Loosen up and let it drive.
Should you resist its course,
You will be left behind till you revive.
For its friction is too strong a force.
And the hand will continue its race round the clock,
Tick tock, tick tock, tick tock.



Inflammable Substance

Ring of Fire, Blurred Motion                              

Inflammable chemically simply refers to the property of a material as to how easily is ignites, or sustains a combustion reaction.

A few days ago I was quite jobless, and lost in thought, and for some weird unknown reason the term “inflammable substance” came into my mind. Now, I should probably be frank and let you know that I’ve been called a lot of things – talkative, crazy, psycho, and mad – because you see I was too cool for people who hated me. But nevertheless, “inflammable substance” was the craziest thing I was ever called. Funnily enough, it was my chemistry tuition teacher who called me so (quite obvious).

Well, this was back in 2011, when I was in tenth standard, and you really didn’t have to write board exams anymore, and CIA along with MCQ’s were introduced. I always hated tuition, but I pretty much flunked in a Physics test, so I decided to go for one, till I’m quite stable in the subject. So I send my parents to find a decent place for Physics tuition, but what do I end up with? Tuition in Physics, Chemistry and Maths – throughout the week. Thank God, my mom was sensible enough that she didn’t enroll me for Biology, which was on a Sunday – she knew I would go into Badrakaali mode.

Triumphant Institute of Management Education (T.I.M.E) was my destination, and apparently the guy in charge of that branch (HOD I think) had very inconveniently (for me) convinced my parents that Physics was incomplete without Chemistry and Maths. Biriyani is incomplete without raita, I agree, but this was ridiculous.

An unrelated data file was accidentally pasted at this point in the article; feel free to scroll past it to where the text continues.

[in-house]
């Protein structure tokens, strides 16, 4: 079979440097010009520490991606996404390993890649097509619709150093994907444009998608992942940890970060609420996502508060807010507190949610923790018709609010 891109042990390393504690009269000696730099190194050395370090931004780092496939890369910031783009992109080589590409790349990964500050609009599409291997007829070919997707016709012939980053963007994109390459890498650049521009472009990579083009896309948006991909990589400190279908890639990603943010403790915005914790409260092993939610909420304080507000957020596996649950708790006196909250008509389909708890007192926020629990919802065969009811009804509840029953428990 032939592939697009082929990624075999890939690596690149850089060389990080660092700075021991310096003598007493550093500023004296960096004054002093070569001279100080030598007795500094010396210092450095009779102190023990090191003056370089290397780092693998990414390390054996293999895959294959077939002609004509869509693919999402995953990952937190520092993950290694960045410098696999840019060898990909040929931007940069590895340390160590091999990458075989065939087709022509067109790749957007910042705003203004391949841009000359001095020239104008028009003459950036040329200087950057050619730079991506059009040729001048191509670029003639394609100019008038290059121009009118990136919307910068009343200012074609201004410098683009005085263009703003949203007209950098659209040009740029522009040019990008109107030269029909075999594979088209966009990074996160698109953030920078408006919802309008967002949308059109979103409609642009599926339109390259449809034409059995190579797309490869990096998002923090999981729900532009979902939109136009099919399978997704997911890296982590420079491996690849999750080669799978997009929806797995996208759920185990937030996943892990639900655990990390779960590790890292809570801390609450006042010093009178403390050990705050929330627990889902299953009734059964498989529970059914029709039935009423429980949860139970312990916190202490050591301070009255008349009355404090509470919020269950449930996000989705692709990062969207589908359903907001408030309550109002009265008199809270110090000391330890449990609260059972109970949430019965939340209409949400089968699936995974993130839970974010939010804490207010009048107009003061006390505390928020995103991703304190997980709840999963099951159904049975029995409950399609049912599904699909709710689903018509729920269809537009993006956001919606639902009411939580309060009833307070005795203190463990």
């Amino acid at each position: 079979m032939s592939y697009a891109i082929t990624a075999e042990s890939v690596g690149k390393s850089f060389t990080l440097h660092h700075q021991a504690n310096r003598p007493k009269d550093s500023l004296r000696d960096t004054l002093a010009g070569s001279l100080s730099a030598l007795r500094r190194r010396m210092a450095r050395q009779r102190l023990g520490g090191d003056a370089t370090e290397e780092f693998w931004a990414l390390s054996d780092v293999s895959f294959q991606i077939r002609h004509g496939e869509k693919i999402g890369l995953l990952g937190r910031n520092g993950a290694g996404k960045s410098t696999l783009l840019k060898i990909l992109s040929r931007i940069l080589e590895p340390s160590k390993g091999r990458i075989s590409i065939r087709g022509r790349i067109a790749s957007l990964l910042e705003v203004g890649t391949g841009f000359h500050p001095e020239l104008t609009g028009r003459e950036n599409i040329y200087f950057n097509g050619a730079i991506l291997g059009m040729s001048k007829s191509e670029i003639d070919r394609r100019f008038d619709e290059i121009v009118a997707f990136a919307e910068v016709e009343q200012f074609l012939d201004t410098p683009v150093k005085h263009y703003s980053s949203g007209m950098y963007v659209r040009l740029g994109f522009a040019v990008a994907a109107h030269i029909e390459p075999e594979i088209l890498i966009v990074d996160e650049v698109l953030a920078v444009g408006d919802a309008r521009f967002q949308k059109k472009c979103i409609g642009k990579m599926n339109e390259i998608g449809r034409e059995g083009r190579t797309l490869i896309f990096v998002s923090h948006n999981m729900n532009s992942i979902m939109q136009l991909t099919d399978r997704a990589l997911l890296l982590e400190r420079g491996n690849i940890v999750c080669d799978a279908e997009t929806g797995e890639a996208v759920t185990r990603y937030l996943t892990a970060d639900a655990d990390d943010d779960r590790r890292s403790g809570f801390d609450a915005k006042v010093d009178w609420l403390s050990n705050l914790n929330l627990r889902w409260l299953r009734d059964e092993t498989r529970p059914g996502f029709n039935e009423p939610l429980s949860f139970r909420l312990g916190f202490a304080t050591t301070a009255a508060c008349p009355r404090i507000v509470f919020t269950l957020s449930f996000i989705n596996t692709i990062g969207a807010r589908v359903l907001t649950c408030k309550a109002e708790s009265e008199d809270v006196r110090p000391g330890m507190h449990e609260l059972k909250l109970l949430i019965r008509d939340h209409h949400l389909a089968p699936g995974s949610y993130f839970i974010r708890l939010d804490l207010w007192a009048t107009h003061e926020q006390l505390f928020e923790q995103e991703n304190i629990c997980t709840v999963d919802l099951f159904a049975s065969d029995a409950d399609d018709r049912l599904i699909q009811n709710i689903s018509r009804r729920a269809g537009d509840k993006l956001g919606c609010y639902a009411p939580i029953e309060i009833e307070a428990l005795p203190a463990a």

My classes would get over by 3:30 p.m. and I would get down near the coaching centre by 3:45 p.m., and my session wouldn’t start for another 45 minutes. Unfortunately I did not have the time to go home and then come, because my bus had a very twisted route. So, I was pretty jobless.

This Chemistry teacher had a problem with pretty much everything I did during this free time of mine. I used to sit in the reception, which was near the ‘staff room’- a large part of the room divided into cubicles. Sometimes I would simply try to sleep – there was no use pretending to study, it was way too boring. And at times, I would eat something like chips. But one day, sir came into class and said,” You can’t sit there and eat, so many of us will not have eaten our lunch.”

Obviously, I wouldn’t know who had lunch, and who didn’t – it was not my job. All I know is that I never forbade anybody from eating their lunch. And that I WAS HUNGRY. Probably, he meant himself by ‘so many of us’. I was just happy I didn’t get a stomach ache.